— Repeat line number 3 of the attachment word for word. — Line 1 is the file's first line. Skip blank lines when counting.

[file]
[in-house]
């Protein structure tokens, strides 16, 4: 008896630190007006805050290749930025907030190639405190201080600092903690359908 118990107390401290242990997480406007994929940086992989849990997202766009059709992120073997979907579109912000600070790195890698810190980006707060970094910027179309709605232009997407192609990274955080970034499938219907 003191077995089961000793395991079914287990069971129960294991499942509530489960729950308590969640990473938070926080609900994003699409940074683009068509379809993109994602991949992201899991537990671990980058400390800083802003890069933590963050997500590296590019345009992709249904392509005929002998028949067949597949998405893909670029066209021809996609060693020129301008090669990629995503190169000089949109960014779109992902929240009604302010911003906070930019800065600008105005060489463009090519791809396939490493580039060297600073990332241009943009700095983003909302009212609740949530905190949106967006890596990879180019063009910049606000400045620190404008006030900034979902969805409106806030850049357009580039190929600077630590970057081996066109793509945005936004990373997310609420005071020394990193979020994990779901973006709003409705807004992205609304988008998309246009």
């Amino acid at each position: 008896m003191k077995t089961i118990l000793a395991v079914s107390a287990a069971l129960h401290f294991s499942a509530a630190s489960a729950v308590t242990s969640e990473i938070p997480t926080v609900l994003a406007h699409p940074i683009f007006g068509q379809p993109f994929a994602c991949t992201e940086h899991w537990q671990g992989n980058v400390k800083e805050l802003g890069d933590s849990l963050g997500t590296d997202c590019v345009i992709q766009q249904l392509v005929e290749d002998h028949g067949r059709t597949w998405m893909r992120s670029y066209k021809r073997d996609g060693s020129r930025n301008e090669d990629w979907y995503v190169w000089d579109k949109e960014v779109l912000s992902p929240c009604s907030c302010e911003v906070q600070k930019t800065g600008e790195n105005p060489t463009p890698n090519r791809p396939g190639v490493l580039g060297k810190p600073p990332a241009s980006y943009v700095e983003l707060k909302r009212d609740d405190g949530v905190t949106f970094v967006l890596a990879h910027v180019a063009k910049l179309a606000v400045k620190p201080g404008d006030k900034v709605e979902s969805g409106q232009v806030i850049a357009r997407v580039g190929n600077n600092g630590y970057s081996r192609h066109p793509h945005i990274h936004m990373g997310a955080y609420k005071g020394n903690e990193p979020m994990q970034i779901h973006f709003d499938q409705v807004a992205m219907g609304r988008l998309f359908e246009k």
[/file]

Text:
């Amino acid at each position: 008896m003191k077995t089961i118990l000793a395991v079914s107390a287990a069971l129960h401290f294991s499942a509530a630190s489960a729950v308590t242990s969640e990473i938070p997480t926080v609900l994003a406007h699409p940074i683009f007006g068509q379809p993109f994929a994602c991949t992201e940086h899991w537990q671990g992989n980058v400390k800083e805050l802003g890069d933590s849990l963050g997500t590296d997202c590019v345009i992709q766009q249904l392509v005929e290749d002998h028949g067949r059709t597949w998405m893909r992120s670029y066209k021809r073997d996609g060693s020129r930025n301008e090669d990629w979907y995503v190169w000089d579109k949109e960014v779109l912000s992902p929240c009604s907030c302010e911003v906070q600070k930019t800065g600008e790195n105005p060489t463009p890698n090519r791809p396939g190639v490493l580039g060297k810190p600073p990332a241009s980006y943009v700095e983003l707060k909302r009212d609740d405190g949530v905190t949106f970094v967006l890596a990879h910027v180019a063009k910049l179309a606000v400045k620190p201080g404008d006030k900034v709605e979902s969805g409106q232009v806030i850049a357009r997407v580039g190929n600077n600092g630590y970057s081996r192609h066109p793509h945005i990274h936004m990373g997310a955080y609420k005071g020394n903690e990193p979020m994990q970034i779901h973006f709003d499938q409705v807004a992205m219907g609304r988008l998309f359908e246009k």